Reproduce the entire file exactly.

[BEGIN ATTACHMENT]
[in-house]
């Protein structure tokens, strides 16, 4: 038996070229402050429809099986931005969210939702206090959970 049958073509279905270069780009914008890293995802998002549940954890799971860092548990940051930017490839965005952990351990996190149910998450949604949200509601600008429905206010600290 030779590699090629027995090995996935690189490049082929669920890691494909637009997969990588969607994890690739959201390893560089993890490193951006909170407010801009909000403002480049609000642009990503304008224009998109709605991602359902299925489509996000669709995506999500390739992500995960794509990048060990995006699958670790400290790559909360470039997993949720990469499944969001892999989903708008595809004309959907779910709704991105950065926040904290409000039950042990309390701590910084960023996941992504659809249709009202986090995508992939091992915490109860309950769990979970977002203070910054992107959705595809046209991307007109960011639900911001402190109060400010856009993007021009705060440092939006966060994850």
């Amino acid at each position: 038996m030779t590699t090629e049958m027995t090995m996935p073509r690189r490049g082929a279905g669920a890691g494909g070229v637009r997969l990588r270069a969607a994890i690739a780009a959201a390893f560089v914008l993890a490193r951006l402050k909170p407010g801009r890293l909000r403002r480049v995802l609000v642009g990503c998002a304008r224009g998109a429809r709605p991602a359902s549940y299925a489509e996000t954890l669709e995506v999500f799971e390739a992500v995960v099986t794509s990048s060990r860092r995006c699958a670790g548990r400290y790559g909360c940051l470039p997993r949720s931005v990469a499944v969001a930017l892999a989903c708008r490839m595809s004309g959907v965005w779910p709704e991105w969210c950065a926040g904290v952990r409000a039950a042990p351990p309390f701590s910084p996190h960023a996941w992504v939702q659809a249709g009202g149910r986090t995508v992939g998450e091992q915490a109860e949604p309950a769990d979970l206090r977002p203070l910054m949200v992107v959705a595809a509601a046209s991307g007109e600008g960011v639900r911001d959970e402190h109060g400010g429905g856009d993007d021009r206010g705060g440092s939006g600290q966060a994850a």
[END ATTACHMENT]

[in-house]
């Protein structure tokens, strides 16, 4: 038996070229402050429809099986931005969210939702206090959970 049958073509279905270069780009914008890293995802998002549940954890799971860092548990940051930017490839965005952990351990996190149910998450949604949200509601600008429905206010600290 030779590699090629027995090995996935690189490049082929669920890691494909637009997969990588969607994890690739959201390893560089993890490193951006909170407010801009909000403002480049609000642009990503304008224009998109709605991602359902299925489509996000669709995506999500390739992500995960794509990048060990995006699958670790400290790559909360470039997993949720990469499944969001892999989903708008595809004309959907779910709704991105950065926040904290409000039950042990309390701590910084960023996941992504659809249709009202986090995508992939091992915490109860309950769990979970977002203070910054992107959705595809046209991307007109960011639900911001402190109060400010856009993007021009705060440092939006966060994850």
């Amino acid at each position: 038996m030779t590699t090629e049958m027995t090995m996935p073509r690189r490049g082929a279905g669920a890691g494909g070229v637009r997969l990588r270069a969607a994890i690739a780009a959201a390893f560089v914008l993890a490193r951006l402050k909170p407010g801009r890293l909000r403002r480049v995802l609000v642009g990503c998002a304008r224009g998109a429809r709605p991602a359902s549940y299925a489509e996000t954890l669709e995506v999500f799971e390739a992500v995960v099986t794509s990048s060990r860092r995006c699958a670790g548990r400290y790559g909360c940051l470039p997993r949720s931005v990469a499944v969001a930017l892999a989903c708008r490839m595809s004309g959907v965005w779910p709704e991105w969210c950065a926040g904290v952990r409000a039950a042990p351990p309390f701590s910084p996190h960023a996941w992504v939702q659809a249709g009202g149910r986090t995508v992939g998450e091992q915490a109860e949604p309950a769990d979970l206090r977002p203070l910054m949200v992107v959705a595809a509601a046209s991307g007109e600008g960011v639900r911001d959970e402190h109060g400010g429905g856009d993007d021009r206010g705060g440092s939006g600290q966060a994850a």